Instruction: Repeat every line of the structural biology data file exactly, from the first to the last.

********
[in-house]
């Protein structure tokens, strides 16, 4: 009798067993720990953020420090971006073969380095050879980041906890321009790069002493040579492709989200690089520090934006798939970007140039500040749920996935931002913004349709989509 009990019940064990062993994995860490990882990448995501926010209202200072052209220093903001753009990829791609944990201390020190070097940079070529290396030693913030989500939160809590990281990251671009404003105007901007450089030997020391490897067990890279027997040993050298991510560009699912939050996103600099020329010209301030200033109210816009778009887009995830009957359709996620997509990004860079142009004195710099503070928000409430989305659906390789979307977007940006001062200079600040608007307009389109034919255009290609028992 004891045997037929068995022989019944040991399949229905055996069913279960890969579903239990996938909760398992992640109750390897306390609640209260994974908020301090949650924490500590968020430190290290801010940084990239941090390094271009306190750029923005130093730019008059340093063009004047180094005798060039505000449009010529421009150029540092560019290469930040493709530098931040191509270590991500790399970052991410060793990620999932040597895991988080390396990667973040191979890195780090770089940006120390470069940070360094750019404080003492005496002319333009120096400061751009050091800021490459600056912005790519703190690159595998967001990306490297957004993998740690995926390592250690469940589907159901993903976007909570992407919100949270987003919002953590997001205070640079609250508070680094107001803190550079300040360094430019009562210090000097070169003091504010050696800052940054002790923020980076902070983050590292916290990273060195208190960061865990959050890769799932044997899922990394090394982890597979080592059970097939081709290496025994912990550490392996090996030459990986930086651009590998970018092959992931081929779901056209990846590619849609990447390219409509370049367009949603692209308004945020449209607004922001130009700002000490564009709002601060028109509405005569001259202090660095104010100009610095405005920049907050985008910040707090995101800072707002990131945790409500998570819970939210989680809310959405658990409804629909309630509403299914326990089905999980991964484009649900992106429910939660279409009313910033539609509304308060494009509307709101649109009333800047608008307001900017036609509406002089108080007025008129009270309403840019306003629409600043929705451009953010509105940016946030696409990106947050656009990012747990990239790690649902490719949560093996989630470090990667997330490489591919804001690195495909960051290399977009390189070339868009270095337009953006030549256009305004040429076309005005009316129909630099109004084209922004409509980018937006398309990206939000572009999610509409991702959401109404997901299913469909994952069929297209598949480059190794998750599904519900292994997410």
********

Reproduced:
[in-house]
């Protein structure tokens, strides 16, 4: 009798067993720990953020420090971006073969380095050879980041906890321009790069002493040579492709989200690089520090934006798939970007140039500040749920996935931002913004349709989509 009990019940064990062993994995860490990882990448995501926010209202200072052209220093903001753009990829791609944990201390020190070097940079070529290396030693913030989500939160809590990281990251671009404003105007901007450089030997020391490897067990890279027997040993050298991510560009699912939050996103600099020329010209301030200033109210816009778009887009995830009957359709996620997509990004860079142009004195710099503070928000409430989305659906390789979307977007940006001062200079600040608007307009389109034919255009290609028992 004891045997037929068995022989019944040991399949229905055996069913279960890969579903239990996938909760398992992640109750390897306390609640209260994974908020301090949650924490500590968020430190290290801010940084990239941090390094271009306190750029923005130093730019008059340093063009004047180094005798060039505000449009010529421009150029540092560019290469930040493709530098931040191509270590991500790399970052991410060793990620999932040597895991988080390396990667973040191979890195780090770089940006120390470069940070360094750019404080003492005496002319333009120096400061751009050091800021490459600056912005790519703190690159595998967001990306490297957004993998740690995926390592250690469940589907159901993903976007909570992407919100949270987003919002953590997001205070640079609250508070680094107001803190550079300040360094430019009562210090000097070169003091504010050696800052940054002790923020980076902070983050590292916290990273060195208190960061865990959050890769799932044997899922990394090394982890597979080592059970097939081709290496025994912990550490392996090996030459990986930086651009590998970018092959992931081929779901056209990846590619849609990447390219409509370049367009949603692209308004945020449209607004922001130009700002000490564009709002601060028109509405005569001259202090660095104010100009610095405005920049907050985008910040707090995101800072707002990131945790409500998570819970939210989680809310959405658990409804629909309630509403299914326990089905999980991964484009649900992106429910939660279409009313910033539609509304308060494009509307709101649109009333800047608008307001900017036609509406002089108080007025008129009270309403840019306003629409600043929705451009953010509105940016946030696409990106947050656009990012747990990239790690649902490719949560093996989630470090990667997330490489591919804001690195495909960051290399977009390189070339868009270095337009953006030549256009305004040429076309005005009316129909630099109004084209922004409509980018937006398309990206939000572009999610509409991702959401109404997901299913469909994952069929297209598949480059190794998750599904519900292994997410």